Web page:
We are honored to be a part of the evening and are respecting the opportunity by clearing out an entire week from our work schedules back home.

We are documenting this landmark occasion; the first of what we hope are many travels to share our music with the world. We invite you to tune in. Read more

District 9 Reviewed

August 22, 2009 by Jill Garvey · 1 Comment
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In the opening few minutes of District 9 I was really excited at the possibility that it was going to be intelligent cine-commentary on the horrors of Apartheid, ethnic cleansing, and segregation. But it’s not smart, not true to history, and just when you think it’s going to bust open racial stereotypes it perpetuates them instead. It says a lot about transformation and human destruction, but in a way that feels shallow and simplistic.  Movie critic Armond White aptly describes it this way,

It’s been 33 years since South Africa’s Soweto riots stirred the world’s disgust with that country’s regime where legal segregation kept blacks “apart” and in “hoods” (thus, Apartheid) unequal to whites. District 9’s sci-fi concept celebrates—yes, that’s the word—Soweto’s legacy by ignoring the issues of self-determination (where a mass demonstration by African students on June 16, 1976, protested their refusal to learn the dominant culture’s Afrikaans language). District 9 also trivializes the bloody outcome where an estimated 500 students were killed, by ignoring that complex history and enjoying its chaos.

(this is where you stop reading if you don’t want me to spoil the plot twists for you). Read more

That 1 Guy Reviewed

August 9, 2009 by Guest Blogger · Comment
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by Tif Harrison

I don’t listen to jam bands. I have been known to attend a festival, or two, where jam bands played but my motive to go was never the music. You can imagine the height of my expectations as I walked into the back room of Schuba’s to catch that1guy. I listened to a few tracks from that1guy’s newest album, but could not make it through any of the songs. As the crowd of fans began to file in, I took a deep breath, found a spot on the wall and waited.

Mike Silverman is shorter than I expected. Or maybe the giant steel pipe he plays dwarfs him. When he unveiled “The Magic Pipe,” a homemade instrument made of steel plumbing and electrical wires, the crowd roared and my jaw dropped. I had to fight back laughter. I didn’t want his fans, or him, to think it was coming from a judgmental place. It was coming from a “Holy-god-this-is-insane-I-can’t-wait-to-hear-this-thing,” place. Read more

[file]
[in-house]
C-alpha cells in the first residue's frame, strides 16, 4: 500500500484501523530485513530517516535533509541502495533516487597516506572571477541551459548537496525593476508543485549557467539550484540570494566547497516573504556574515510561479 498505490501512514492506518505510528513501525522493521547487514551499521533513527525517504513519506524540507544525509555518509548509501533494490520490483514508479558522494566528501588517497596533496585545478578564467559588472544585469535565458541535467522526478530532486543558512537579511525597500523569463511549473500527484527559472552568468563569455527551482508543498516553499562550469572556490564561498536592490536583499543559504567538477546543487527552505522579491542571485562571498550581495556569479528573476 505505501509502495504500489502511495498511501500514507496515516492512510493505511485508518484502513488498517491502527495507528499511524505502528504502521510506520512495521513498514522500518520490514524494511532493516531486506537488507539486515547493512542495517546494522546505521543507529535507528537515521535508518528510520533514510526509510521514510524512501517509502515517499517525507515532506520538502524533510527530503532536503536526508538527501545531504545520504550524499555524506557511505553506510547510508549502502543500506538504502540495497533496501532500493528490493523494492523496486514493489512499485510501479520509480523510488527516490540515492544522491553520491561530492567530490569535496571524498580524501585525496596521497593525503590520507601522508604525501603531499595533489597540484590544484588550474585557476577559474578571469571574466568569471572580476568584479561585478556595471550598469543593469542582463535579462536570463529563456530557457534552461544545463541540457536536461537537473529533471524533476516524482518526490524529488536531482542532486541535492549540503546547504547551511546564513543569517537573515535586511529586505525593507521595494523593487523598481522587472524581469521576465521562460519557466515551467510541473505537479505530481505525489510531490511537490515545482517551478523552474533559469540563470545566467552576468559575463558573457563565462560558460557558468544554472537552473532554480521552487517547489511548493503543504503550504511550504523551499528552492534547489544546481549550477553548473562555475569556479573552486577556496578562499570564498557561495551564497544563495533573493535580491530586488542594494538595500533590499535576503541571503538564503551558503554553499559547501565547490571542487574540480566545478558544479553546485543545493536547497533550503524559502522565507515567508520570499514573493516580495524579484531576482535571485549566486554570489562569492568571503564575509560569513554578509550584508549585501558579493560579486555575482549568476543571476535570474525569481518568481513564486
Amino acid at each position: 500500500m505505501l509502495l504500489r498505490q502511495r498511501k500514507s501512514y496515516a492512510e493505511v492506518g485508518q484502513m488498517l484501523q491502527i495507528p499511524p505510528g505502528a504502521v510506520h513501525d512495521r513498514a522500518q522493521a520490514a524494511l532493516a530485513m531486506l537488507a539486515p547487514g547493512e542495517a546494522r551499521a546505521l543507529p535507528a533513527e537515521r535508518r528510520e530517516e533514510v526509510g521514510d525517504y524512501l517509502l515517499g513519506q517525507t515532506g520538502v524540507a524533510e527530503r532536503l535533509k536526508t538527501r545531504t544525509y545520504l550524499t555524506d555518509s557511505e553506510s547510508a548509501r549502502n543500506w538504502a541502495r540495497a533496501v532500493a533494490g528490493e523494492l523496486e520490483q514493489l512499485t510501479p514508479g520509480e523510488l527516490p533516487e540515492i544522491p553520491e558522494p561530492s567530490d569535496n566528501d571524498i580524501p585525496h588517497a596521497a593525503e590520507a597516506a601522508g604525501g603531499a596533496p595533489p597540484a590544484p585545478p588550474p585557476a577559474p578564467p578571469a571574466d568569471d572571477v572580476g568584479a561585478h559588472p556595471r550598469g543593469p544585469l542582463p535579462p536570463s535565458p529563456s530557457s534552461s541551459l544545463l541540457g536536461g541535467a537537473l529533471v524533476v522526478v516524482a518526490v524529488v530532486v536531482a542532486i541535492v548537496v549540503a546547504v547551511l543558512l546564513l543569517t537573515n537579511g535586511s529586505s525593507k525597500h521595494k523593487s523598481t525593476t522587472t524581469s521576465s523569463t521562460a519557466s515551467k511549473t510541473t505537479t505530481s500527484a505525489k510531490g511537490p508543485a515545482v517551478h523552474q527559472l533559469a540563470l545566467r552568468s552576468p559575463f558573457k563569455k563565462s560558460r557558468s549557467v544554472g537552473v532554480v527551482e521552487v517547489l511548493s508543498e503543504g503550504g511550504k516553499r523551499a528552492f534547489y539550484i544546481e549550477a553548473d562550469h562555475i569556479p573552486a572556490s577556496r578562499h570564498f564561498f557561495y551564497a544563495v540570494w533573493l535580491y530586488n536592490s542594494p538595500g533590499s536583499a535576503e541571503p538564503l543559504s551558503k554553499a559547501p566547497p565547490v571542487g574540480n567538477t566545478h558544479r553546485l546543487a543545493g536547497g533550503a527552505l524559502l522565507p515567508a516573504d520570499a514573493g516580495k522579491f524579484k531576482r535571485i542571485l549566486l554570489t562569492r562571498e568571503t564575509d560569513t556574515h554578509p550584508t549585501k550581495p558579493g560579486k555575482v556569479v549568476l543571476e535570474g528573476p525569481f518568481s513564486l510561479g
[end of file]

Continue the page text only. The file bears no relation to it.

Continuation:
“Banks Got Bailed Out, We Got Sold Out”

June 26, 2009 by Katie Bezrouch · Comment
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Photos by Brian Heiser

There was a national day of action to oppose Wells Fargo on Tuesday. In 22 cities across the country religious leaders, union workers, and citizens gathered to stand face to face with a huge bank, to let them know that their irresponsible actions will not go by unnoticed.

In Chicago we gathered outside the North Avenue location at noon. It was a wonderful array of people; diverse in age and ethnicity. Most everyone was smiling and exchanging knowledge, a sentiment of brotherly harmony suspended in the air. We marched in a circular pattern in front of the Wells Fargo building, which was generously fitted with picture windows, shouting “Wells Fargo, Shame On You”. After about 20 minutes, we stopped and gathered around a loud speaker to listen. Read more

Girl in a Coma leads San Antonio Music Revolution

June 5, 2009 by George Garza · 3 Comments
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I would like to inform you that there is a musical revolution underway in San Antonio, TX. I am not insinuating that San Antonio has the new market cornered, but I am certain more of you will begin to look to our big-city-with-a-small-town-attitude in coming years to satisfy your craving for genuine artistry.

It is only fitting then for me to begin this chronicle by introducing you all to Jen, Phanie, and Nina, better known as Girl in a Coma- three Chicanas who match their passion for music with an inspiring work ethic most would do well to take note of upon deciding to enter the music business as a performing musician/band. Read more

Interviews with Rebel Diaz on Police Brutality

June 4, 2009 by Cloee Cooper · Comment
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In summer of 2008, Hip Hop artists G1, Rodstarz and Lah Tere of Rebel Diaz were on the streets of New York.  They witnessed a street vendor being harassed by the police. Seeing that the street vendor did not reply, they decided to step in to translate for the vendor. Upon requesting the badge number of the police at the scene, the three members of Rebel Diaz were contained, arrested and taken to the local precinct.  They were held in a jail cell with over 30 other individuals for over 24 hours. Charged with unruly public conduct, the Hip Hop group have been on trial until this day.

As an active member of Western Mass Copwatch, I seized the chance to go interview these conscious Hip Hop artists, asking them questions such as “How do you see your struggle relate to a longer struggle of race issues and politics in this country?”. Below you will hear G1 of Rebel Diaz’s story as well as a glimpse of his analysis of race and policing in the United States.  The two interviews that follow are with a long time activist and former member of the Young Lords, and a member of New York City copwatch. Both link police brutality with racism.

These videos contain mature language.

To see more interviews click Read more

Reflections (May 1st, 2007)

May 1, 2009 by Guest Blogger · Comment
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By Jacquelyn Mahendra

Stroller-striped red and white reflections
Flicker fabulous, half-formed melody
Of a movement, so
This is the sound
Of a hundred thousand feet
Beating pavement

They invoke unknown protections
In the four cardinal directions, with me, here
Standing almost still in the thick of it

I, neither truly onlooker, nor activist,
Nor cameraman, I pan